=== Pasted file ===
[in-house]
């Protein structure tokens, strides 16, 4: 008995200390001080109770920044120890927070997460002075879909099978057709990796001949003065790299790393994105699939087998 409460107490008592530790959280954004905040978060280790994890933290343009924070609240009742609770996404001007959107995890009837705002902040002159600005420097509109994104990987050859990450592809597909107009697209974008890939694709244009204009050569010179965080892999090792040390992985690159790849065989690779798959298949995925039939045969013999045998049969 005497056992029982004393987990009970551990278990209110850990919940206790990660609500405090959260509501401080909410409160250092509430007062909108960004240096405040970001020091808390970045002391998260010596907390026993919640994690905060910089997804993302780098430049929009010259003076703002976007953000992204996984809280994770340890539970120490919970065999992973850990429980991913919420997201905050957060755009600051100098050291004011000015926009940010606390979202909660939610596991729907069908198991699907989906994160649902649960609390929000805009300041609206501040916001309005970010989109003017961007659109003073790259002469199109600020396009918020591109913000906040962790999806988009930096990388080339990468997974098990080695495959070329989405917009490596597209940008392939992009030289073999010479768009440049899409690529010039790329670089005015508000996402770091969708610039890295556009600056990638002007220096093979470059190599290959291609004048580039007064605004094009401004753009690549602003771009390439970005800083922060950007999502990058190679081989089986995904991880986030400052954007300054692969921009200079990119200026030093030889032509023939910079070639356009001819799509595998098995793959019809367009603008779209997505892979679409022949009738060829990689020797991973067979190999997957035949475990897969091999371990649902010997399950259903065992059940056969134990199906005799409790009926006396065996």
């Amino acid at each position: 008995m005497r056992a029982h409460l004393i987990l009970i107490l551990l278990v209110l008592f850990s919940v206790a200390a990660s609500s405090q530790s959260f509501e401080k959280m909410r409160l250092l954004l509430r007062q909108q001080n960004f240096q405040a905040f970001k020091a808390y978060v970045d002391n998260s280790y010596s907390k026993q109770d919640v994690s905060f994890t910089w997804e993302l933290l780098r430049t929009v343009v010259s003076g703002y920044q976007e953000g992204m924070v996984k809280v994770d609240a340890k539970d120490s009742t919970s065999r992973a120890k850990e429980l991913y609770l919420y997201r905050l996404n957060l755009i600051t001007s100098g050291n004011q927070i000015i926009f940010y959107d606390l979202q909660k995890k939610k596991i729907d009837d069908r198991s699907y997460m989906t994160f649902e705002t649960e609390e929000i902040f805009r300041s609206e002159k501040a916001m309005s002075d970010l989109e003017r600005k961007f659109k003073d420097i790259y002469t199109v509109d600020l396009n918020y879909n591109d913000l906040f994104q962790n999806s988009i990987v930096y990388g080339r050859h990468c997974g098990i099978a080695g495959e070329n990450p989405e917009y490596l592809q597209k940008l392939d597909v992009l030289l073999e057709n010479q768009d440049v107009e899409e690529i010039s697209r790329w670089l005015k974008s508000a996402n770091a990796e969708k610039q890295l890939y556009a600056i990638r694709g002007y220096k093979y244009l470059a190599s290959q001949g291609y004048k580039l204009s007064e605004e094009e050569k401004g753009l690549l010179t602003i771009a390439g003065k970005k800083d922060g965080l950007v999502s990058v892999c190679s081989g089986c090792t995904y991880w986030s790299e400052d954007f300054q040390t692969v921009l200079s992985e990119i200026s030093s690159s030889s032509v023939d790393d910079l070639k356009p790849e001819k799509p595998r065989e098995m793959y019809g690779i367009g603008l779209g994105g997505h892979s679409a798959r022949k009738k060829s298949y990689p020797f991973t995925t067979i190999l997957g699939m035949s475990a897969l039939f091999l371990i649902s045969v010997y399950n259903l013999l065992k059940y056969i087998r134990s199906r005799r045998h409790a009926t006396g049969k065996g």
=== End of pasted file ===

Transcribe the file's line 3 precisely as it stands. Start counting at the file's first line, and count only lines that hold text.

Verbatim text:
């Amino acid at each position: 008995m005497r056992a029982h409460l004393i987990l009970i107490l551990l278990v209110l008592f850990s919940v206790a200390a990660s609500s405090q530790s959260f509501e401080k959280m909410r409160l250092l954004l509430r007062q909108q001080n960004f240096q405040a905040f970001k020091a808390y978060v970045d002391n998260s280790y010596s907390k026993q109770d919640v994690s905060f994890t910089w997804e993302l933290l780098r430049t929009v343009v010259s003076g703002y920044q976007e953000g992204m924070v996984k809280v994770d609240a340890k539970d120490s009742t919970s065999r992973a120890k850990e429980l991913y609770l919420y997201r905050l996404n957060l755009i600051t001007s100098g050291n004011q927070i000015i926009f940010y959107d606390l979202q909660k995890k939610k596991i729907d009837d069908r198991s699907y997460m989906t994160f649902e705002t649960e609390e929000i902040f805009r300041s609206e002159k501040a916001m309005s002075d970010l989109e003017r600005k961007f659109k003073d420097i790259y002469t199109v509109d600020l396009n918020y879909n591109d913000l906040f994104q962790n999806s988009i990987v930096y990388g080339r050859h990468c997974g098990i099978a080695g495959e070329n990450p989405e917009y490596l592809q597209k940008l392939d597909v992009l030289l073999e057709n010479q768009d440049v107009e899409e690529i010039s697209r790329w670089l005015k974008s508000a996402n770091a990796e969708k610039q890295l890939y556009a600056i990638r694709g002007y220096k093979y244009l470059a190599s290959q001949g291609y004048k580039l204009s007064e605004e094009e050569k401004g753009l690549l010179t602003i771009a390439g003065k970005k800083d922060g965080l950007v999502s990058v892999c190679s081989g089986c090792t995904y991880w986030s790299e400052d954007f300054q040390t692969v921009l200079s992985e990119i200026s030093s690159s030889s032509v023939d790393d910079l070639k356009p790849e001819k799509p595998r065989e098995m793959y019809g690779i367009g603008l779209g994105g997505h892979s679409a798959r022949k009738k060829s298949y990689p020797f991973t995925t067979i190999l997957g699939m035949s475990a897969l039939f091999l371990i649902s045969v010997y399950n259903l013999l065992k059940y056969i087998r134990s199906r005799r045998h409790a009926t006396g049969k065996g």